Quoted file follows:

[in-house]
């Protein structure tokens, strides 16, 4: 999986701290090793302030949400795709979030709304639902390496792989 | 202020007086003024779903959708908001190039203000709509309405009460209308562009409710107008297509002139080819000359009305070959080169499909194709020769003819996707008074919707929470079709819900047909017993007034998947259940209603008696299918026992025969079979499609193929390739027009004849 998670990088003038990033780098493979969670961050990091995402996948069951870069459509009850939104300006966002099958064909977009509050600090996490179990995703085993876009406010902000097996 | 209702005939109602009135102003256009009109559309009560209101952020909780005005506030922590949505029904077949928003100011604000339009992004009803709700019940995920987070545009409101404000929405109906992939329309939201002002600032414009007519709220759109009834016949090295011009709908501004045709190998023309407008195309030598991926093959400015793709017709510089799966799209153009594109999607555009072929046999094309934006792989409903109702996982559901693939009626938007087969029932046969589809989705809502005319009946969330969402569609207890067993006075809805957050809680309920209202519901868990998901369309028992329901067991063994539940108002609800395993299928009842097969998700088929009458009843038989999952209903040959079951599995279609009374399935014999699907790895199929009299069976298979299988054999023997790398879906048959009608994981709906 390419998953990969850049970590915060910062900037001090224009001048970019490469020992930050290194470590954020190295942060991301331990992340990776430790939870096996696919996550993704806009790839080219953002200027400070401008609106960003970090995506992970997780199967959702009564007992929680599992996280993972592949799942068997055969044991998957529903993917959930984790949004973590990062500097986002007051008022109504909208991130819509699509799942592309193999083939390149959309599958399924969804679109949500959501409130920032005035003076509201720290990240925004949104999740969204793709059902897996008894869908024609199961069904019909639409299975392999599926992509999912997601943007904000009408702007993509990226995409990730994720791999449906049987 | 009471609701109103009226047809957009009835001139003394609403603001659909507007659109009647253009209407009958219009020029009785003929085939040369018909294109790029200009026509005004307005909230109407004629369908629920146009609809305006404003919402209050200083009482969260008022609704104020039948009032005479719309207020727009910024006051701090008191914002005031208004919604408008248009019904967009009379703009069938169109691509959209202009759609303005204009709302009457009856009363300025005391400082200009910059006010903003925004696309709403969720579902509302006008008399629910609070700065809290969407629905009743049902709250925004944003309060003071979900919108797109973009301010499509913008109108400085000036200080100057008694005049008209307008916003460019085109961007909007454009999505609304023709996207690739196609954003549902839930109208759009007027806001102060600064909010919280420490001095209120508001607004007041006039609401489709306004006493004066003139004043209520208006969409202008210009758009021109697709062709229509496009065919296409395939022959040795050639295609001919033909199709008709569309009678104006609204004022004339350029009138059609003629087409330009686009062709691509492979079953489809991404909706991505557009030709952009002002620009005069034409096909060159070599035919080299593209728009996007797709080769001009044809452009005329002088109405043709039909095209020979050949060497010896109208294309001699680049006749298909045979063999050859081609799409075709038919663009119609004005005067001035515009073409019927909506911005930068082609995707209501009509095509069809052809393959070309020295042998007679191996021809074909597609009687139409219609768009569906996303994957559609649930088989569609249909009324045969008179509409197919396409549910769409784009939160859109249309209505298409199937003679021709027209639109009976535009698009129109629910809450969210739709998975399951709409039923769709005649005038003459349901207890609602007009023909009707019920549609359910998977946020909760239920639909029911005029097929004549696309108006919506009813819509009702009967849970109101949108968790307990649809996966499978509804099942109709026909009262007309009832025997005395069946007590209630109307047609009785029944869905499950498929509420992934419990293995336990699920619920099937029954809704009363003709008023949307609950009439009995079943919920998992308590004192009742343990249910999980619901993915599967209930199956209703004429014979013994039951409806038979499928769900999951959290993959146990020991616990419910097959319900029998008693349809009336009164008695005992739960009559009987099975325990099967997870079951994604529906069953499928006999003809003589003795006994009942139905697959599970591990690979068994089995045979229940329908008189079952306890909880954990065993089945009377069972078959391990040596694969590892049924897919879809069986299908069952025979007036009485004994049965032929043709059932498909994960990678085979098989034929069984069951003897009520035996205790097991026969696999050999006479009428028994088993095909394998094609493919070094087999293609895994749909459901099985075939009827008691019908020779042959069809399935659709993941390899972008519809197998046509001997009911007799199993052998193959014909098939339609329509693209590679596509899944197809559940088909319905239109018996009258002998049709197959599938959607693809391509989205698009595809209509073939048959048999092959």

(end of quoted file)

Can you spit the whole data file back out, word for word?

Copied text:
[in-house]
């Protein structure tokens, strides 16, 4: 999986701290090793302030949400795709979030709304639902390496792989 | 202020007086003024779903959708908001190039203000709509309405009460209308562009409710107008297509002139080819000359009305070959080169499909194709020769003819996707008074919707929470079709819900047909017993007034998947259940209603008696299918026992025969079979499609193929390739027009004849 998670990088003038990033780098493979969670961050990091995402996948069951870069459509009850939104300006966002099958064909977009509050600090996490179990995703085993876009406010902000097996 | 209702005939109602009135102003256009009109559309009560209101952020909780005005506030922590949505029904077949928003100011604000339009992004009803709700019940995920987070545009409101404000929405109906992939329309939201002002600032414009007519709220759109009834016949090295011009709908501004045709190998023309407008195309030598991926093959400015793709017709510089799966799209153009594109999607555009072929046999094309934006792989409903109702996982559901693939009626938007087969029932046969589809989705809502005319009946969330969402569609207890067993006075809805957050809680309920209202519901868990998901369309028992329901067991063994539940108002609800395993299928009842097969998700088929009458009843038989999952209903040959079951599995279609009374399935014999699907790895199929009299069976298979299988054999023997790398879906048959009608994981709906 390419998953990969850049970590915060910062900037001090224009001048970019490469020992930050290194470590954020190295942060991301331990992340990776430790939870096996696919996550993704806009790839080219953002200027400070401008609106960003970090995506992970997780199967959702009564007992929680599992996280993972592949799942068997055969044991998957529903993917959930984790949004973590990062500097986002007051008022109504909208991130819509699509799942592309193999083939390149959309599958399924969804679109949500959501409130920032005035003076509201720290990240925004949104999740969204793709059902897996008894869908024609199961069904019909639409299975392999599926992509999912997601943007904000009408702007993509990226995409990730994720791999449906049987 | 009471609701109103009226047809957009009835001139003394609403603001659909507007659109009647253009209407009958219009020029009785003929085939040369018909294109790029200009026509005004307005909230109407004629369908629920146009609809305006404003919402209050200083009482969260008022609704104020039948009032005479719309207020727009910024006051701090008191914002005031208004919604408008248009019904967009009379703009069938169109691509959209202009759609303005204009709302009457009856009363300025005391400082200009910059006010903003925004696309709403969720579902509302006008008399629910609070700065809290969407629905009743049902709250925004944003309060003071979900919108797109973009301010499509913008109108400085000036200080100057008694005049008209307008916003460019085109961007909007454009999505609304023709996207690739196609954003549902839930109208759009007027806001102060600064909010919280420490001095209120508001607004007041006039609401489709306004006493004066003139004043209520208006969409202008210009758009021109697709062709229509496009065919296409395939022959040795050639295609001919033909199709008709569309009678104006609204004022004339350029009138059609003629087409330009686009062709691509492979079953489809991404909706991505557009030709952009002002620009005069034409096909060159070599035919080299593209728009996007797709080769001009044809452009005329002088109405043709039909095209020979050949060497010896109208294309001699680049006749298909045979063999050859081609799409075709038919663009119609004005005067001035515009073409019927909506911005930068082609995707209501009509095509069809052809393959070309020295042998007679191996021809074909597609009687139409219609768009569906996303994957559609649930088989569609249909009324045969008179509409197919396409549910769409784009939160859109249309209505298409199937003679021709027209639109009976535009698009129109629910809450969210739709998975399951709409039923769709005649005038003459349901207890609602007009023909009707019920549609359910998977946020909760239920639909029911005029097929004549696309108006919506009813819509009702009967849970109101949108968790307990649809996966499978509804099942109709026909009262007309009832025997005395069946007590209630109307047609009785029944869905499950498929509420992934419990293995336990699920619920099937029954809704009363003709008023949307609950009439009995079943919920998992308590004192009742343990249910999980619901993915599967209930199956209703004429014979013994039951409806038979499928769900999951959290993959146990020991616990419910097959319900029998008693349809009336009164008695005992739960009559009987099975325990099967997870079951994604529906069953499928006999003809003589003795006994009942139905697959599970591990690979068994089995045979229940329908008189079952306890909880954990065993089945009377069972078959391990040596694969590892049924897919879809069986299908069952025979007036009485004994049965032929043709059932498909994960990678085979098989034929069984069951003897009520035996205790097991026969696999050999006479009428028994088993095909394998094609493919070094087999293609895994749909459901099985075939009827008691019908020779042959069809399935659709993941390899972008519809197998046509001997009911007799199993052998193959014909098939339609329509693209590679596509899944197809559940088909319905239109018996009258002998049709197959599938959607693809391509989205698009595809209509073939048959048999092959």